The Battle of Dearborn, on the site of present-day Chicago, Illinois, was an important port on Lake Michigan during the time of the war.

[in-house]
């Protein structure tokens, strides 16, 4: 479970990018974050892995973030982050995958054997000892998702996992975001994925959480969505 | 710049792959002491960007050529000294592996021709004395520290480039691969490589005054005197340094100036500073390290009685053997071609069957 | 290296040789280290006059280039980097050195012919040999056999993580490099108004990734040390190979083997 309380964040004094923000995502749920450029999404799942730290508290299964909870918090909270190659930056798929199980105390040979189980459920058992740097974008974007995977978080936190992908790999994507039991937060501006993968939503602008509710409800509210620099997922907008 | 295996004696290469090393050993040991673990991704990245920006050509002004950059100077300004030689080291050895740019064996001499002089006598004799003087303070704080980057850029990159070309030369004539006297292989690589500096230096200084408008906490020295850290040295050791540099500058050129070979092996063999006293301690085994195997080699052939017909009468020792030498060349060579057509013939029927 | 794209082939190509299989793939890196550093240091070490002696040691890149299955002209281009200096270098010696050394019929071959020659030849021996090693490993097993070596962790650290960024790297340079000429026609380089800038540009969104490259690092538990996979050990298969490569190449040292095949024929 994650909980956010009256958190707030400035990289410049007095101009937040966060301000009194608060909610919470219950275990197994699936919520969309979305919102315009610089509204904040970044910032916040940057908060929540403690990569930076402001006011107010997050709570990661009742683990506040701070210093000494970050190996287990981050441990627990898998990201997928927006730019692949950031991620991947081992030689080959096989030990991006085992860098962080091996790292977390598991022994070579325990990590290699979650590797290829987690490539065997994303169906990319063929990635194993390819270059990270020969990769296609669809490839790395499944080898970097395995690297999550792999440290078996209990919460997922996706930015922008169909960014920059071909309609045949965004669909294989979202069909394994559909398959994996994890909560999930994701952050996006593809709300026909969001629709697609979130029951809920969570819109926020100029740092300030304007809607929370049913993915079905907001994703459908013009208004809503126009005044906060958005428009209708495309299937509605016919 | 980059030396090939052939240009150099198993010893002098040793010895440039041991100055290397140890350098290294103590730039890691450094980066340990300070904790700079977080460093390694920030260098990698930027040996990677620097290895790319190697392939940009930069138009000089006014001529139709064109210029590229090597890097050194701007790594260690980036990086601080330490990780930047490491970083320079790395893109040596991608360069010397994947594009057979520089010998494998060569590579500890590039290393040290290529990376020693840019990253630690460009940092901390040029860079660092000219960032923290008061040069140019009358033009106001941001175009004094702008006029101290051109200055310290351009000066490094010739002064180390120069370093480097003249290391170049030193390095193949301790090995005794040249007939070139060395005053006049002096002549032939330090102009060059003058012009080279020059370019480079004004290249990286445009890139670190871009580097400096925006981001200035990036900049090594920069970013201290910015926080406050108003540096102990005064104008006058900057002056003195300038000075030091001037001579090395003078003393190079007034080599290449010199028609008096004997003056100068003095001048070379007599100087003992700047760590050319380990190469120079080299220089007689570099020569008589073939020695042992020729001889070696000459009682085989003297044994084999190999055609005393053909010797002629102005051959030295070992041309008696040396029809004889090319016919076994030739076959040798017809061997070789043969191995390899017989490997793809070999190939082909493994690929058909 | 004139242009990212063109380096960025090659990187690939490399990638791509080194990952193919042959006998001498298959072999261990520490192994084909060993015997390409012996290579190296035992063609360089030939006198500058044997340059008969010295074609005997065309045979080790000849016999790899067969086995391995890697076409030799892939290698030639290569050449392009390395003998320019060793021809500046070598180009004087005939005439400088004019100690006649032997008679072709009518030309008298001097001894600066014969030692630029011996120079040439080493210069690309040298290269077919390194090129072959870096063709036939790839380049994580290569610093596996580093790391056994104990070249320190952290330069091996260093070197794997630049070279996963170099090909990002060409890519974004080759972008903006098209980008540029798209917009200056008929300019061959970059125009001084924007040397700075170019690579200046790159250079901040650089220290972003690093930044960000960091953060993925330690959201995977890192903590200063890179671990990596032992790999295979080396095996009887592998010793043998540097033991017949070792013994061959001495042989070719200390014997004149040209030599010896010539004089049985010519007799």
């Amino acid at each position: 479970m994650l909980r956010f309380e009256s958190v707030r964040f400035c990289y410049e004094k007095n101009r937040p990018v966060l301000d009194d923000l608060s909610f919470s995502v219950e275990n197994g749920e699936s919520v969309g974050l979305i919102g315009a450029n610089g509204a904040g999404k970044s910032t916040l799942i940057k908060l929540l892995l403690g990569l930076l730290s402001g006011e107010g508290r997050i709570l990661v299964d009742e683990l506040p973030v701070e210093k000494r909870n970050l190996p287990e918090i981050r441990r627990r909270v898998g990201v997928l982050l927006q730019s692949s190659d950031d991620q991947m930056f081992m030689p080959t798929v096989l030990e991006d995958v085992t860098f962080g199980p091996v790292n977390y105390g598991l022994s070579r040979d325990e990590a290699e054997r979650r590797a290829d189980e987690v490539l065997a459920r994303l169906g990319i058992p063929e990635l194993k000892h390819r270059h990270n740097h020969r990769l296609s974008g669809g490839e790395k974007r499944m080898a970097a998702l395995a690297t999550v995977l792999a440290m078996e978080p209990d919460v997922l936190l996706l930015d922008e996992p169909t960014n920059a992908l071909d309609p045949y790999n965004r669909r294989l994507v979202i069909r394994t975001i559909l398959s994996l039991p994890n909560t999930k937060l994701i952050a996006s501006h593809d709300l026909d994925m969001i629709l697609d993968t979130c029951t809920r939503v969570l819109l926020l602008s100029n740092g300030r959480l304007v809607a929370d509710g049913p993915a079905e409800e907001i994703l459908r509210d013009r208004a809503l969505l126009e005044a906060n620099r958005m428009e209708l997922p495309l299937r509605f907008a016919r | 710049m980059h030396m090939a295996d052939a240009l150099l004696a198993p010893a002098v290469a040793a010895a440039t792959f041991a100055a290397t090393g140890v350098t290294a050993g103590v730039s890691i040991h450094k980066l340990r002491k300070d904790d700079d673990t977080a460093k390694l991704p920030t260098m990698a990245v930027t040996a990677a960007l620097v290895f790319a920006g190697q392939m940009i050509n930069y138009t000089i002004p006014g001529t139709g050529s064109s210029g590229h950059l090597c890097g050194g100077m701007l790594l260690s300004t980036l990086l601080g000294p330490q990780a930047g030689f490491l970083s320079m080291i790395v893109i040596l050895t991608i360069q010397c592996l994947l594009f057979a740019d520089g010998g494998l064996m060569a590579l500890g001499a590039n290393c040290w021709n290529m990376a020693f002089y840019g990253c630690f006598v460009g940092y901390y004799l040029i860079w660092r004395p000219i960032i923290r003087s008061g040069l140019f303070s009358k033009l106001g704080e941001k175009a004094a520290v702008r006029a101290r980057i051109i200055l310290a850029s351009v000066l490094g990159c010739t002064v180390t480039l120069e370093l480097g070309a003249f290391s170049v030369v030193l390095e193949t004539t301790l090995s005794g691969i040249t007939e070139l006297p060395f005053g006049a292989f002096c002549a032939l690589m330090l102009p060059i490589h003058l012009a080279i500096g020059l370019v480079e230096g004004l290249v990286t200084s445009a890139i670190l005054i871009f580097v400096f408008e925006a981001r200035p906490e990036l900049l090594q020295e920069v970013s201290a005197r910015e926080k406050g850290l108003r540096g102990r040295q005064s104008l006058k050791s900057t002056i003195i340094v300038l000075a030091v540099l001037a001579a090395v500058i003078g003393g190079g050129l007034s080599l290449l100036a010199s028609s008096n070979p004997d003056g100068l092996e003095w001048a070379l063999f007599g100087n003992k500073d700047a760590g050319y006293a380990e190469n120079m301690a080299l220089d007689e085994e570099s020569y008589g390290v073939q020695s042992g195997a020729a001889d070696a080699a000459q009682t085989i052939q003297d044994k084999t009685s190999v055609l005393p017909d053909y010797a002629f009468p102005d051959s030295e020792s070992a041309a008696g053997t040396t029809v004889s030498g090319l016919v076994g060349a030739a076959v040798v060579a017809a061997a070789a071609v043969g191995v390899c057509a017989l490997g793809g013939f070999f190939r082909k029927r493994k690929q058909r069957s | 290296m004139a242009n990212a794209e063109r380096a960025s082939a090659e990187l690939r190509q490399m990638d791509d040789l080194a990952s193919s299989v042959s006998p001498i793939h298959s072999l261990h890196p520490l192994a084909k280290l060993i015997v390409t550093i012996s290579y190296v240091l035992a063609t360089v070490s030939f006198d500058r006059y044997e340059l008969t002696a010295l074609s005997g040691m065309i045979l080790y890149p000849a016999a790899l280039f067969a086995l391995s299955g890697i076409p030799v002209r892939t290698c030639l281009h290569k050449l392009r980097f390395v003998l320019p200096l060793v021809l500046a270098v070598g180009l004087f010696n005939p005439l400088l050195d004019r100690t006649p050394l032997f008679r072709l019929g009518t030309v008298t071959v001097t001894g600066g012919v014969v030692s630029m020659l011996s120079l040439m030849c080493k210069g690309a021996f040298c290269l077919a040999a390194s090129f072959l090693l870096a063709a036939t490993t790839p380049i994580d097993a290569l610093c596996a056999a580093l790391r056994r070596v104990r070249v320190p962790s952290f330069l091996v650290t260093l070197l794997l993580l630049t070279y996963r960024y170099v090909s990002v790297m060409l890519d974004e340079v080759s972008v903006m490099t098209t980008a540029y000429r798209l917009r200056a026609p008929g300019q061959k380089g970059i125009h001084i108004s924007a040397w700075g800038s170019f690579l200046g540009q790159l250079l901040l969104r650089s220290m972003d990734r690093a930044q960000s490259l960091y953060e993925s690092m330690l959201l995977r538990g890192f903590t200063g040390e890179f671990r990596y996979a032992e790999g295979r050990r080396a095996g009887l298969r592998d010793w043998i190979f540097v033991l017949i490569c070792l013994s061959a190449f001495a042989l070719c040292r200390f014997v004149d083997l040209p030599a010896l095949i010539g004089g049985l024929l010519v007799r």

In August of 1812, American General William Hull ordered an evacuation of American forces at Fort Dearborn because he feared a British attack. 66 soldiers, 18 children, 30 women, and nine Miami Indian warriors left the fort and began their journey east to Fort Wayne. About two miles south of the fort, Potowatomi Indians under the command of Chief Blackbird, angry about the increasing encroachment of White settlers on their land, ambushed the evacuees and killed half of them. Twelve of the eighteen children were killed by a single Potowatomi warrior. Fort Dearborn was subsequently burned to the ground and the region remained free of Americans until after the war. The survivors remained prisoners of the Potowatomi for more than a year. Some of the prisoners were sold to the British who promptly freed them.